“Municipal galleries up and down the country, of which the Laing Art Gallery is an example, emerged from a Victorian impulse to collect. To the contemporary audience of such collections, the artefacts and objects hold traces of a sensibility that sometimes seems sentimental or just plain kitsch. The process of collecting itself also has other connotations – from the harmless hobbyist, to the compulsive buyer (given perhaps its most iconic expression in Citizen Kane). This leads to other questions – how collections sometimes reveal more about the collector themselves, as well as how and why such collections come into public view.”
Originally published in Art Monthly, No.265, April 2003, pp.25-26.
“Magic/Object/Action” is the subtitle of this show, in which magicians, illusionists, escapologists, and a flock of sheep all make an appearance. In ‘Con Art’, magic is not just the ability to cast spells, or to perform illusory tricks effortlessly before an audience’s very eyes. The magician, as a beguiling entertainer, is a pivotal figure for a number of artists, having the ability to create a willing, complicit audience. The success of this show lies not simply with its unabashed desire to entertain viewers with a new set of conjuring tricks, but to reveal in the process, some provocative questions of the subject of illusion itself.
Originally published in Art Monthly, No.255, April 2002, pp.27-29.
“It is hard not to jump to the conclusion that the film and video works most compellingly speak to the theme of ‘Trauma’. This is in part given by the relationship that lens-based media in culture at large, has with trauma, which audiences will inevitably draw from. Yet familiarity with such narratives, and how these are constructed through the camera and the screen, presents the show with a tightrope not entirely of its own making.”
Originally published in Art Monthly, No.249, September 2001, pp.48-50.
“A girl reaches to an imaginary red sky and a boy ducks from toy planes crashing around his head. A black child depicts himself as a white rock star, whilst his white classmate imagines being the first black president of the U.S.A. These photographs are from two series of projects that make up ‘Secret Games,’ an international touring show that spans 30 years of the work of Wendy Ewald. The results of her collaborative practice with children from cultural backgrounds as diverse as the USA, Saudi Arabia and South Africa are startling. In addition, the work raises a number of questions that are in the first instance, suggested to and explored with the child, which are then in turn finally posed to the viewer.”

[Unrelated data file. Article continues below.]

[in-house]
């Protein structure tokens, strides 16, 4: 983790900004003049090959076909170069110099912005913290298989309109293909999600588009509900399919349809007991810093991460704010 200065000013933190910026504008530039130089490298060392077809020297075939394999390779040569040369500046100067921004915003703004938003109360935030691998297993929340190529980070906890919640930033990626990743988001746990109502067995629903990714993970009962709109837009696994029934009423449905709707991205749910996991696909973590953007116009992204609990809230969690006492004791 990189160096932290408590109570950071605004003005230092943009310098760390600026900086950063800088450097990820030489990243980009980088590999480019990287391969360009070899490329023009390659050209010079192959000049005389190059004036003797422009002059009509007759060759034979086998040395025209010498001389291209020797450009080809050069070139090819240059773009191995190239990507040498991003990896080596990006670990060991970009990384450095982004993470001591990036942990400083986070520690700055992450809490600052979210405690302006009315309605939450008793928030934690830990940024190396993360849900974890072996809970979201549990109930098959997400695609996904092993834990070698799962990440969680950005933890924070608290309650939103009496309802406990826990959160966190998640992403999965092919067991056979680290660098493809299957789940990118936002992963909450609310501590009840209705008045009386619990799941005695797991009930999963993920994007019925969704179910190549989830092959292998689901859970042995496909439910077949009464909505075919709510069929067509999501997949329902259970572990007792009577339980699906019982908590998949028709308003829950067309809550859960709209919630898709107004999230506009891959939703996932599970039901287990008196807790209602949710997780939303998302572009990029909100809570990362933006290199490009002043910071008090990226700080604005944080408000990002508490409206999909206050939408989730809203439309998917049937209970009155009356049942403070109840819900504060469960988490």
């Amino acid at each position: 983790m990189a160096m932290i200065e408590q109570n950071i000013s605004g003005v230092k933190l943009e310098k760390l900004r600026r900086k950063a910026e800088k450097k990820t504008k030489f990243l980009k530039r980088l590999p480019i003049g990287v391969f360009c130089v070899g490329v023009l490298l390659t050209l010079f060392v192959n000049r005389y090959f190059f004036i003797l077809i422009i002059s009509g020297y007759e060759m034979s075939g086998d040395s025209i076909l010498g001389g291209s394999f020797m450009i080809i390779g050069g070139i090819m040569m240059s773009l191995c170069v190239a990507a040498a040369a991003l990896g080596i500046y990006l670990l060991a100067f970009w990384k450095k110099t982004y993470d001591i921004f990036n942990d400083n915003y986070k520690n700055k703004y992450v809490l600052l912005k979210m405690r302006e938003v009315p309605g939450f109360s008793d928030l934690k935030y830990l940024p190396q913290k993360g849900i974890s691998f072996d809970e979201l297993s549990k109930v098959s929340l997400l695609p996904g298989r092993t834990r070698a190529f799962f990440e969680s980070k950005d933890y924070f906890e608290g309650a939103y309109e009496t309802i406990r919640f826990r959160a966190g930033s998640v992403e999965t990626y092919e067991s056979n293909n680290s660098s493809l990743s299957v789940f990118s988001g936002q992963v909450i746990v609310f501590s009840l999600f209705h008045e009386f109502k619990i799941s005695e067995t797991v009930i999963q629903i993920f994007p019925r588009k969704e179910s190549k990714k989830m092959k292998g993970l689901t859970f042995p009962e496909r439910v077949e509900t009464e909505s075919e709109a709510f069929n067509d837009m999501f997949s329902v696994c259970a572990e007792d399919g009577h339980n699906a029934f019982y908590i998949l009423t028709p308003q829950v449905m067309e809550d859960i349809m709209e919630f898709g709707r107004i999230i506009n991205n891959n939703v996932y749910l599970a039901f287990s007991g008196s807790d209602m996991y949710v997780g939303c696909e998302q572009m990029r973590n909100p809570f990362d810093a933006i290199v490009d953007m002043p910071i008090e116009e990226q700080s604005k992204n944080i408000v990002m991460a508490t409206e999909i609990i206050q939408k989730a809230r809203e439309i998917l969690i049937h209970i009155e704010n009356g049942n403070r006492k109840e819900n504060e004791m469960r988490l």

Originally published in Art Monthly, No.244, March 2000, pp.39-41
“The poignancy of the amateur’s aspirations reverberates to another work, in which poignancy is also pivotal, but this time one created by defeat. In Deadweight 2000 Buchanan turns his attention to those who take centre stage: the professional boxer. However the spectacle of boxing is removed, with the body weight of George Foreman, or Mike Tyson, now translated into bean bags of low density vinyl, which bears his name, weight and the date of a lost bout. Up to 220lbs in weight the beanbags are immovable, but the final round, described in the text on the surrounding walls, tells a different story.”
Originally published in Art Monthly, No.243, February 2000, pp.37-38.
Atelier Van Lieshout
“Pigs, mortars and alcohol – all feature in the latest installation by Atelier Van Lieshout (AVL), which at first glance appears to be an array of equipment no distiller or lumberjack would be without. The gallery is transformed into part-laboratory, part-showroom by a range of industrial appliances: a large wood-sawing machine, a still, storage barrels and a cauldron. Why a mortar is included in AVL’s list is a question that comes later, but first the viewer must cope with an olfactory challenge from the overwhelming stench of fermenting pig meal.”
Originally published in Art Monthly, No.230, October 1999, pp.41-43.
“Alison Marchant’s installations and site specific works have long been preoccupied with how contemporary art can map and excavate ‘the half forgotten histories’ of working-class people. Her first bookwork, ‘Living Room,’ is the result of working with people who live and work in the Holly Street Estate in East London, and continues the artist’s exploration of these themes. Her previous working methods are brought to the book, combining her use of oral histories and found photographs with Marchant’s own political motivation and class history. However it is in this particular artform of the book that issues of art, artist, class and community come to rub against each other in some unforeseen ways.”
Originally published in Art Monthly, No.218, October 1998, pp.49-50.
PDFs reproduced with the kind permission of Art Monthly